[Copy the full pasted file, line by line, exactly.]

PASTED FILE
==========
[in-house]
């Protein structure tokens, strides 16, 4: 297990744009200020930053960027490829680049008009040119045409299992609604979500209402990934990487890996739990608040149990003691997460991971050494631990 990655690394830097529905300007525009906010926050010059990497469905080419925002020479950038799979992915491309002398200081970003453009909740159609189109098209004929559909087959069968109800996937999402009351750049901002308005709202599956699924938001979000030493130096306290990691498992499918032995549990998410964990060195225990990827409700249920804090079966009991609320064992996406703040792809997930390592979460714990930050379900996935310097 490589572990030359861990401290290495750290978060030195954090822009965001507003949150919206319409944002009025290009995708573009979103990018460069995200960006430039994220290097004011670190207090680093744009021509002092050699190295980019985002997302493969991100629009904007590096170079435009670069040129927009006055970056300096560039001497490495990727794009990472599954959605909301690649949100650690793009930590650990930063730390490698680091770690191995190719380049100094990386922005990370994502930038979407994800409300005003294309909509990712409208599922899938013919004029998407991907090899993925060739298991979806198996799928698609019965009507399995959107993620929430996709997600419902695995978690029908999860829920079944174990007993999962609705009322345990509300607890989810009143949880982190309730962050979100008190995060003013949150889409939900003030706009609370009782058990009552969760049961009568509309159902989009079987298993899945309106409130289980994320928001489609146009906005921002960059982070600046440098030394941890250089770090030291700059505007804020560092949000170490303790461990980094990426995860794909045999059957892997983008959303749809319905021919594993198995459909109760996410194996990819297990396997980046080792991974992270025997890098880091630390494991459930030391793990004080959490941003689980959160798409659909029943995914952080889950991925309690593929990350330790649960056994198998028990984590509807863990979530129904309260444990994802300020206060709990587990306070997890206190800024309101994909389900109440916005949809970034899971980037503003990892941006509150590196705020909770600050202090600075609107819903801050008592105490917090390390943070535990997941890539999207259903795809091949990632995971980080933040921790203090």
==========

[in-house]
């Protein structure tokens, strides 16, 4: 297990744009200020930053960027490829680049008009040119045409299992609604979500209402990934990487890996739990608040149990003691997460991971050494631990 990655690394830097529905300007525009906010926050010059990497469905080419925002020479950038799979992915491309002398200081970003453009909740159609189109098209004929559909087959069968109800996937999402009351750049901002308005709202599956699924938001979000030493130096306290990691498992499918032995549990998410964990060195225990990827409700249920804090079966009991609320064992996406703040792809997930390592979460714990930050379900996935310097 490589572990030359861990401290290495750290978060030195954090822009965001507003949150919206319409944002009025290009995708573009979103990018460069995200960006430039994220290097004011670190207090680093744009021509002092050699190295980019985002997302493969991100629009904007590096170079435009670069040129927009006055970056300096560039001497490495990727794009990472599954959605909301690649949100650690793009930590650990930063730390490698680091770690191995190719380049100094990386922005990370994502930038979407994800409300005003294309909509990712409208599922899938013919004029998407991907090899993925060739298991979806198996799928698609019965009507399995959107993620929430996709997600419902695995978690029908999860829920079944174990007993999962609705009322345990509300607890989810009143949880982190309730962050979100008190995060003013949150889409939900003030706009609370009782058990009552969760049961009568509309159902989009079987298993899945309106409130289980994320928001489609146009906005921002960059982070600046440098030394941890250089770090030291700059505007804020560092949000170490303790461990980094990426995860794909045999059957892997983008959303749809319905021919594993198995459909109760996410194996990819297990396997980046080792991974992270025997890098880091630390494991459930030391793990004080959490941003689980959160798409659909029943995914952080889950991925309690593929990350330790649960056994198998028990984590509807863990979530129904309260444990994802300020206060709990587990306070997890206190800024309101994909389900109440916005949809970034899971980037503003990892941006509150590196705020909770600050202090600075609107819903801050008592105490917090390390943070535990997941890539999207259903795809091949990632995971980080933040921790203090």